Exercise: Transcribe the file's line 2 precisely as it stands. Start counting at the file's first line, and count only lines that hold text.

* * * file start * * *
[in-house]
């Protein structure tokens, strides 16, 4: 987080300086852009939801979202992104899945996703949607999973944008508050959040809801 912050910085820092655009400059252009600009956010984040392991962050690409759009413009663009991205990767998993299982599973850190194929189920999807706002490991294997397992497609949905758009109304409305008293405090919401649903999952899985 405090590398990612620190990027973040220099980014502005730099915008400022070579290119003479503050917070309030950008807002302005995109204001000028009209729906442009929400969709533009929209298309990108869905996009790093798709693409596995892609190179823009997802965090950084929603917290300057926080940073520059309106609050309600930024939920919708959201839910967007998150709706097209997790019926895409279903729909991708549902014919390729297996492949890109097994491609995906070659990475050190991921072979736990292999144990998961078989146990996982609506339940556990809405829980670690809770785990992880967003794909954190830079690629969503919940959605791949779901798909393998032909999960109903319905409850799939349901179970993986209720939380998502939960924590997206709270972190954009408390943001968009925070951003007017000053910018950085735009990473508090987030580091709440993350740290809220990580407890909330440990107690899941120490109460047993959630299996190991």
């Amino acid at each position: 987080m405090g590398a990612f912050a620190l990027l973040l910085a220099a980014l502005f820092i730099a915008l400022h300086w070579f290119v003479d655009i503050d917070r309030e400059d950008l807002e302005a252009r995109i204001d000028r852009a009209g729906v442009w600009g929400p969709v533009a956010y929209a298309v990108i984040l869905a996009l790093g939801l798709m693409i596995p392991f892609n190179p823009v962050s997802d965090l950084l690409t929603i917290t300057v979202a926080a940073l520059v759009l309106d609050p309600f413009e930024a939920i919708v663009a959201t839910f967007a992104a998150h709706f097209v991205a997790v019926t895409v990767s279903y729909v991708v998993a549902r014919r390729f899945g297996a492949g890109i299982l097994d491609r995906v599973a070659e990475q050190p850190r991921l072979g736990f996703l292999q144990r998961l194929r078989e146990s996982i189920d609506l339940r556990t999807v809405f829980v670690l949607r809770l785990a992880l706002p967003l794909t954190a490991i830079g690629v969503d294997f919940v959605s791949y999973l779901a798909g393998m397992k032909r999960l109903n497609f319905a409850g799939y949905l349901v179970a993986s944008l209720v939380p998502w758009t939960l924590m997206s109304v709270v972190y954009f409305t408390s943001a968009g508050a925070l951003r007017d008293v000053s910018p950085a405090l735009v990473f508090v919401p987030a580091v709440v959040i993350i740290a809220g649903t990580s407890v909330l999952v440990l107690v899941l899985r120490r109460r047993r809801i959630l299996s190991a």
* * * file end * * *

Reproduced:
């Protein structure tokens, strides 16, 4: 987080300086852009939801979202992104899945996703949607999973944008508050959040809801 912050910085820092655009400059252009600009956010984040392991962050690409759009413009663009991205990767998993299982599973850190194929189920999807706002490991294997397992497609949905758009109304409305008293405090919401649903999952899985 405090590398990612620190990027973040220099980014502005730099915008400022070579290119003479503050917070309030950008807002302005995109204001000028009209729906442009929400969709533009929209298309990108869905996009790093798709693409596995892609190179823009997802965090950084929603917290300057926080940073520059309106609050309600930024939920919708959201839910967007998150709706097209997790019926895409279903729909991708549902014919390729297996492949890109097994491609995906070659990475050190991921072979736990292999144990998961078989146990996982609506339940556990809405829980670690809770785990992880967003794909954190830079690629969503919940959605791949779901798909393998032909999960109903319905409850799939349901179970993986209720939380998502939960924590997206709270972190954009408390943001968009925070951003007017000053910018950085735009990473508090987030580091709440993350740290809220990580407890909330440990107690899941120490109460047993959630299996190991």